The Word must be studied in all its fullness. Over its whole length and breadth we must spread ourselves. Above all theologies, creeds, catechisms, books and hymns, the Word must be meditated on, that we may grow in the knowledge of all its parts, and in assimilation to its models. Our souls must be steeped in it, not in certain favorite parts of it, but in the whole. We must know it, not from the report of others, but from our own experience and vision, else will our life be but an imitation, our religion second-hand, and therefore second-rate. Another cannot breathe the air for us, nor eat for us, nor drink for us. We must do these for ourselves. So no one can do our religion for us, nor infuse into us the life of truth which he may possess.
He that would be holy must steep himself in the Word, must bask in the sunshine with radiates from each page of revelation. It is through the truth that we are sanctified (John 17:17). Exposing our souls constantly to this light, we become more thoroughly "children of the light."
So let the Bible be to us the book of all books, for wounding, healing, quickening, strengthening, comforting, and purifying.From God's Way of Peace:
God has written a volume for the purpose of making himself known; and it is in this revelation of his character that the sinner is to find the rest that he is seeking. God himself is the fountainhead of our peace; his revealed truth is the channel through which this peace finds its way into us; and his Holy Spirit is the great interpreter of that truth.
Christ's person is a revelation of God. Christ's work is a revelation of God. Christ's words are a revelation of God. His words and works are the words and works of the Father. In the manger he showed us God. In the synagogue of Nazareth he showed us God. At Jacob's well he showed us God. At the tomb of Lazarus he showed us God. On Olivet, as he wept over Jerusalem, he showed us God. On the cross he showed us God. In the tomb he showed us God. In his resurrection he showed us God. If we say with Philip, "Show us the Father, and it sufficeth us;" he answers, "Have I been so long time with you, and yet hast thou not known me? He that hath seen me hath seen the Father." This God whom Christ reveals as the God of righteous grace and gracious righteousness, is the God with whom we have to do.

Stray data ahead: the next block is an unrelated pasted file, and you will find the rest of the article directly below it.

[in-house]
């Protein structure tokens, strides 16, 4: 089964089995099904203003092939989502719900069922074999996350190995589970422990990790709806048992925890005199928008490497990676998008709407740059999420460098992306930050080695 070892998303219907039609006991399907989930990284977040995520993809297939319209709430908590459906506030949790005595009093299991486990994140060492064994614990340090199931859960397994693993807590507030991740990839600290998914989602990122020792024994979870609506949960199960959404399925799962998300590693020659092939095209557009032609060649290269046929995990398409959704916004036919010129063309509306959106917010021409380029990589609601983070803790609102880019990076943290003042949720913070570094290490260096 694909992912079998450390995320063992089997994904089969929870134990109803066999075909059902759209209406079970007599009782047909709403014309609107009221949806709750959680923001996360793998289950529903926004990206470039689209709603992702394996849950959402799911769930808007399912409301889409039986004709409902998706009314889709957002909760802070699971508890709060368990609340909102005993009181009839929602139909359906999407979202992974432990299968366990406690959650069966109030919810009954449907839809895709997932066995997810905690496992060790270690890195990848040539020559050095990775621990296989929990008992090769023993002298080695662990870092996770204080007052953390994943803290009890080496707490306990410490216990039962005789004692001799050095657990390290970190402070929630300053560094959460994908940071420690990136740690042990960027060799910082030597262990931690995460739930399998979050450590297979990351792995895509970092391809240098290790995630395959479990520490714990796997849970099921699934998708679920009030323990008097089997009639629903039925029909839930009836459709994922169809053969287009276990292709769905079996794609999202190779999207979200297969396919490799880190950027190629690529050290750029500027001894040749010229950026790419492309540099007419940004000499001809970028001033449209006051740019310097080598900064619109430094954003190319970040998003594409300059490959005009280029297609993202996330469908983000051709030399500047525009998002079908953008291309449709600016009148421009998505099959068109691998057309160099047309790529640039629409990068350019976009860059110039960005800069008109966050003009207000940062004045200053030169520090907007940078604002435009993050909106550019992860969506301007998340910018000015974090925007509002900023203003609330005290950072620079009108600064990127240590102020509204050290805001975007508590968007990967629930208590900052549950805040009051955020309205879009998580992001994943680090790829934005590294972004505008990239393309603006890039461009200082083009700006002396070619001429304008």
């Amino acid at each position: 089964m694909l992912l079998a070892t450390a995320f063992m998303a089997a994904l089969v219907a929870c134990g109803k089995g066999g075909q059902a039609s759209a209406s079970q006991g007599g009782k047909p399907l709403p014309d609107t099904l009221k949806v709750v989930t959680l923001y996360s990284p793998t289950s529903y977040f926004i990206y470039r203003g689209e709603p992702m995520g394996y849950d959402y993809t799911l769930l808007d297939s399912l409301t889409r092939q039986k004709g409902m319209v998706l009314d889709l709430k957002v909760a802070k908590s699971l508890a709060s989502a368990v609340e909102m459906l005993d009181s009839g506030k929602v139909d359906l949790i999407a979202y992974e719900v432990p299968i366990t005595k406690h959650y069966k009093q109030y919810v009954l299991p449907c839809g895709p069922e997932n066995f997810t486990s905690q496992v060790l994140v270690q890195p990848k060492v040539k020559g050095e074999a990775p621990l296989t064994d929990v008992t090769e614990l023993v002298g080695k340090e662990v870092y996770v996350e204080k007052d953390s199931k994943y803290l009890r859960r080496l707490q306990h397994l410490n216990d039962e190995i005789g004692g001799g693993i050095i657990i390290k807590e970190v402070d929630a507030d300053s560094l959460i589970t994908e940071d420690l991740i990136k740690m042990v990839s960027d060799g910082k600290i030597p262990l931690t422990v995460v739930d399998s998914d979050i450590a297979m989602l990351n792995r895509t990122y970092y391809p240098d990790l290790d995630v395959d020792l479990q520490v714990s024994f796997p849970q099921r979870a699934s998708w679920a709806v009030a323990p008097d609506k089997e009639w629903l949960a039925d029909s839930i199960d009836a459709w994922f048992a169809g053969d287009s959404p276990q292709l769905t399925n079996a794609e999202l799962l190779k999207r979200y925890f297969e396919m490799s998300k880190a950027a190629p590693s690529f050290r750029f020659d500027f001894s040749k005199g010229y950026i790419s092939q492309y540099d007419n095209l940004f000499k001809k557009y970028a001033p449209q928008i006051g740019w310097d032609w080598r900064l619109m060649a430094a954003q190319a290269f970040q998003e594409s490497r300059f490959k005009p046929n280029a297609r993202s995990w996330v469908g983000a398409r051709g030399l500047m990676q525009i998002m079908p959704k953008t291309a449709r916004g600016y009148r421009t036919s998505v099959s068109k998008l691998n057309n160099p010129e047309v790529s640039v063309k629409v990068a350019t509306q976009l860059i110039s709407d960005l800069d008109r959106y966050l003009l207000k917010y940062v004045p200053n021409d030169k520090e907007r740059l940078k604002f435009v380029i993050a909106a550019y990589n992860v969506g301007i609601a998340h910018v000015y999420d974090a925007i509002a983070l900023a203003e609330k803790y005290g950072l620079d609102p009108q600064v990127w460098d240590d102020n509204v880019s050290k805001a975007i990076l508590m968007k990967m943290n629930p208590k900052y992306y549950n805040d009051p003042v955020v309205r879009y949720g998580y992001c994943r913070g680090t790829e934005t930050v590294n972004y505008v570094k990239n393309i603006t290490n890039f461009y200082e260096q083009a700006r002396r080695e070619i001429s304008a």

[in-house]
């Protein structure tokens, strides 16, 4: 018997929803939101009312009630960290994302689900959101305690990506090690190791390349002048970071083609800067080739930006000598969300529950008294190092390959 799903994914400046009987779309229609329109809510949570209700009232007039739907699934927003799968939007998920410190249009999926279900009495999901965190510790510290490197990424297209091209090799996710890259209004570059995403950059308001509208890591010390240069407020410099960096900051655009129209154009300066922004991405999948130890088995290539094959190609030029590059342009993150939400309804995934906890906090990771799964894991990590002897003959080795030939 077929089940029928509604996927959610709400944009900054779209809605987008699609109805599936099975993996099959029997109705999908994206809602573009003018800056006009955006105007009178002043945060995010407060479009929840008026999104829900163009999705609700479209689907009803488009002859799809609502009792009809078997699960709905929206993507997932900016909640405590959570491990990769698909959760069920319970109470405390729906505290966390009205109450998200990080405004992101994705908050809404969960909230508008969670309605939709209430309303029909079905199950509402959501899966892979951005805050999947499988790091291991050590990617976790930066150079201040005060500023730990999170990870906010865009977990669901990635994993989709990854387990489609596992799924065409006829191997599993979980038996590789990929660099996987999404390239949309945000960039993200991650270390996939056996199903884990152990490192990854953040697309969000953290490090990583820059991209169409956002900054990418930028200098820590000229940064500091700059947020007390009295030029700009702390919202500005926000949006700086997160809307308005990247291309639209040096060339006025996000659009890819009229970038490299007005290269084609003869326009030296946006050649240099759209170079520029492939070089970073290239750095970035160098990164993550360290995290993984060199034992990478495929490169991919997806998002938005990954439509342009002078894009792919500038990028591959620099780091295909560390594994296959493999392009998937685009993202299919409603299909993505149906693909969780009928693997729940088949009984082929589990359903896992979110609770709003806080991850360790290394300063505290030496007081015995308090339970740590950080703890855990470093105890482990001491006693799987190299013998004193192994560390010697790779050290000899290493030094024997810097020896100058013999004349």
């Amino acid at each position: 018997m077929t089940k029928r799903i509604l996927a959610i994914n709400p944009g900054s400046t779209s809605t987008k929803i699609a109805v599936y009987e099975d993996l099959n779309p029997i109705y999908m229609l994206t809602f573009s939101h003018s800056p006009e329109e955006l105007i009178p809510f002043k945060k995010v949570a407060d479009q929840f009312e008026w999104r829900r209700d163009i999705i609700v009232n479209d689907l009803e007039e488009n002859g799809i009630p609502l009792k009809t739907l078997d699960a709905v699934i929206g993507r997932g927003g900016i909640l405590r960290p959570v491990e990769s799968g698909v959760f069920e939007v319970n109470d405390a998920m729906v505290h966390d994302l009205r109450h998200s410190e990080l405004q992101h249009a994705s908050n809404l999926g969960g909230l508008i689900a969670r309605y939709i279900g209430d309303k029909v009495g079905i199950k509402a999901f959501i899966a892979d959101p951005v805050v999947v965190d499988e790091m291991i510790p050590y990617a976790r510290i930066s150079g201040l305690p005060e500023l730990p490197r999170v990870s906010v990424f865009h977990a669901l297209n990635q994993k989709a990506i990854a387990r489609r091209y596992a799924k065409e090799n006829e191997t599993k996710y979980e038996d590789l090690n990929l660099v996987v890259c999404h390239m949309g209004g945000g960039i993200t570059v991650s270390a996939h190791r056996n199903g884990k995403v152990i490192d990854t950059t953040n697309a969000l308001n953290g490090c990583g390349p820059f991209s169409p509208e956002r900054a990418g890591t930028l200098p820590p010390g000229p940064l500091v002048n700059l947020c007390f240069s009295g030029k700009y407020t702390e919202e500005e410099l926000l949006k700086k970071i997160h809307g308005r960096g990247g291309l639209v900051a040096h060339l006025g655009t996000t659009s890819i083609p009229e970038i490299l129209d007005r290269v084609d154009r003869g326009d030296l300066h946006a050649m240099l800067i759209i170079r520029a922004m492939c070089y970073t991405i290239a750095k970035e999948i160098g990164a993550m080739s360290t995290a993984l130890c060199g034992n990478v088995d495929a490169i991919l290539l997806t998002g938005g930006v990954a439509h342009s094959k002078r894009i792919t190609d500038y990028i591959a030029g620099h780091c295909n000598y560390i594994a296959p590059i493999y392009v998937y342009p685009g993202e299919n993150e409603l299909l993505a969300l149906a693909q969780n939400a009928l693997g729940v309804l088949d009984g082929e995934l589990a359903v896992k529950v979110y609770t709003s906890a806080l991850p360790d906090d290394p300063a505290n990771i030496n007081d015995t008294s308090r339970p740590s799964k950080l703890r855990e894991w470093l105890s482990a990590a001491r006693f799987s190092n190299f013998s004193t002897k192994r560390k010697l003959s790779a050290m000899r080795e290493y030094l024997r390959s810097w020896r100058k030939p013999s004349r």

Read again and again the wondrous words which I have quoted at length from His own book. The Bible is a living book, not a dead one; a divine one, not a human one; a perfect one, not an imperfect one. Search it, study it, dig into it. "My son," says God, our Father, "receive my words; hide my commandments with thee; incline thine ear unto wisdom; take fast hold of instruction; attend unto my wisdom and bow thine ear to my understanding; keep my words and lay up my commandments with thee."
Honor the words of God; and honor him who wrote them, by trusting him for interpretation and light. Do not disparage them by calling them a dead letter. They are not dead. If you will use the figure of death in this case, use it rightly. They are the savor of death unto death in them that perish; but this only shows their awful vitality. As the blood of Christ either cleanses or condemns, so the words of the Spirit either kill or make alive. The words that I speak unto you, they are Spirit, and they are Life.
It is through belief of the truth that God hath from the beginning chosen us to salvation. It is with the word of Truth that he begat us: and all this is in perfect harmony with the great truth of man's total helplessness and his need of the Almighty Spirit. "So then faith cometh by hearing, and hearing by the word of God." "Hear, and your soul shall live."
Do we not often, too, read the Bible as if it were a book of law, and not the revelation of grace? In so doing, we draw a cloud over it, and read it as a volume written by a hard master. So that a harsh tone is imparted in its words, and the legal element is made to obscure the evangelical. We are slow to read it as the expansion of the first graceious promise to man; as a revelation of the love of the Father, Son, and Holy Ghost; as the book of grace, specially written for us by the Spirit of grace. The law is in it, yet the Bible is not law, but gospel.
Do we not often read it as the proclamation of a command to do, instead of a declaration of what the love of God has done?
© Becky Laney of Operation Actually Read Bible